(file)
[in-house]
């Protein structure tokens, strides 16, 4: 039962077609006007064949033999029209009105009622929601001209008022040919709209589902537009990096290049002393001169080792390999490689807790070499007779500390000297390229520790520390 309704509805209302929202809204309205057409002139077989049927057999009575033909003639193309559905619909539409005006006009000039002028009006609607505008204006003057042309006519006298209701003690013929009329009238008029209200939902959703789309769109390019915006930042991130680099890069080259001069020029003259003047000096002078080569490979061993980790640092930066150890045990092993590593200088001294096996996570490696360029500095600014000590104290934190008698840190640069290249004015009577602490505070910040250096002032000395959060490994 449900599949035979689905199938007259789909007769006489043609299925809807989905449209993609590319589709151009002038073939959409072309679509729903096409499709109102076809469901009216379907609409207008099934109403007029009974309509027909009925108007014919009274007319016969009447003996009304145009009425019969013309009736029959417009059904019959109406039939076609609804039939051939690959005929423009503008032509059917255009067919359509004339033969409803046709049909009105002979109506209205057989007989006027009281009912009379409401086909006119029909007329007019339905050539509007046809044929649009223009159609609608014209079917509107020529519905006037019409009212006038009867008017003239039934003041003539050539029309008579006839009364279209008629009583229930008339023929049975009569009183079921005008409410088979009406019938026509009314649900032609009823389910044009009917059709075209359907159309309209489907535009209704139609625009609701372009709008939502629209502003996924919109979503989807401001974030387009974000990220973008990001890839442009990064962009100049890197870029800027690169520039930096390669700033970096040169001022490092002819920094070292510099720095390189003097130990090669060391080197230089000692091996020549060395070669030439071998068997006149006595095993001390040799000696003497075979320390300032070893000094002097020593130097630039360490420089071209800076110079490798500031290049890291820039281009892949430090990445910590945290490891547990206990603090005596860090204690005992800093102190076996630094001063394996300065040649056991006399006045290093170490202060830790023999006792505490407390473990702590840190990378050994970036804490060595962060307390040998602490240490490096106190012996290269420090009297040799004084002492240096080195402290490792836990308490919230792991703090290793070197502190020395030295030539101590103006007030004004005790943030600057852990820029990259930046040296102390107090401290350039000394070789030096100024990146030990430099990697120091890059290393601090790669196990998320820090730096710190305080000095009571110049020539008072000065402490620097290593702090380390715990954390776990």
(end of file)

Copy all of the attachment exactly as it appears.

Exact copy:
[in-house]
């Protein structure tokens, strides 16, 4: 039962077609006007064949033999029209009105009622929601001209008022040919709209589902537009990096290049002393001169080792390999490689807790070499007779500390000297390229520790520390 309704509805209302929202809204309205057409002139077989049927057999009575033909003639193309559905619909539409005006006009000039002028009006609607505008204006003057042309006519006298209701003690013929009329009238008029209200939902959703789309769109390019915006930042991130680099890069080259001069020029003259003047000096002078080569490979061993980790640092930066150890045990092993590593200088001294096996996570490696360029500095600014000590104290934190008698840190640069290249004015009577602490505070910040250096002032000395959060490994 449900599949035979689905199938007259789909007769006489043609299925809807989905449209993609590319589709151009002038073939959409072309679509729903096409499709109102076809469901009216379907609409207008099934109403007029009974309509027909009925108007014919009274007319016969009447003996009304145009009425019969013309009736029959417009059904019959109406039939076609609804039939051939690959005929423009503008032509059917255009067919359509004339033969409803046709049909009105002979109506209205057989007989006027009281009912009379409401086909006119029909007329007019339905050539509007046809044929649009223009159609609608014209079917509107020529519905006037019409009212006038009867008017003239039934003041003539050539029309008579006839009364279209008629009583229930008339023929049975009569009183079921005008409410088979009406019938026509009314649900032609009823389910044009009917059709075209359907159309309209489907535009209704139609625009609701372009709008939502629209502003996924919109979503989807401001974030387009974000990220973008990001890839442009990064962009100049890197870029800027690169520039930096390669700033970096040169001022490092002819920094070292510099720095390189003097130990090669060391080197230089000692091996020549060395070669030439071998068997006149006595095993001390040799000696003497075979320390300032070893000094002097020593130097630039360490420089071209800076110079490798500031290049890291820039281009892949430090990445910590945290490891547990206990603090005596860090204690005992800093102190076996630094001063394996300065040649056991006399006045290093170490202060830790023999006792505490407390473990702590840190990378050994970036804490060595962060307390040998602490240490490096106190012996290269420090009297040799004084002492240096080195402290490792836990308490919230792991703090290793070197502190020395030295030539101590103006007030004004005790943030600057852990820029990259930046040296102390107090401290350039000394070789030096100024990146030990430099990697120091890059290393601090790669196990998320820090730096710190305080000095009571110049020539008072000065402490620097290593702090380390715990954390776990």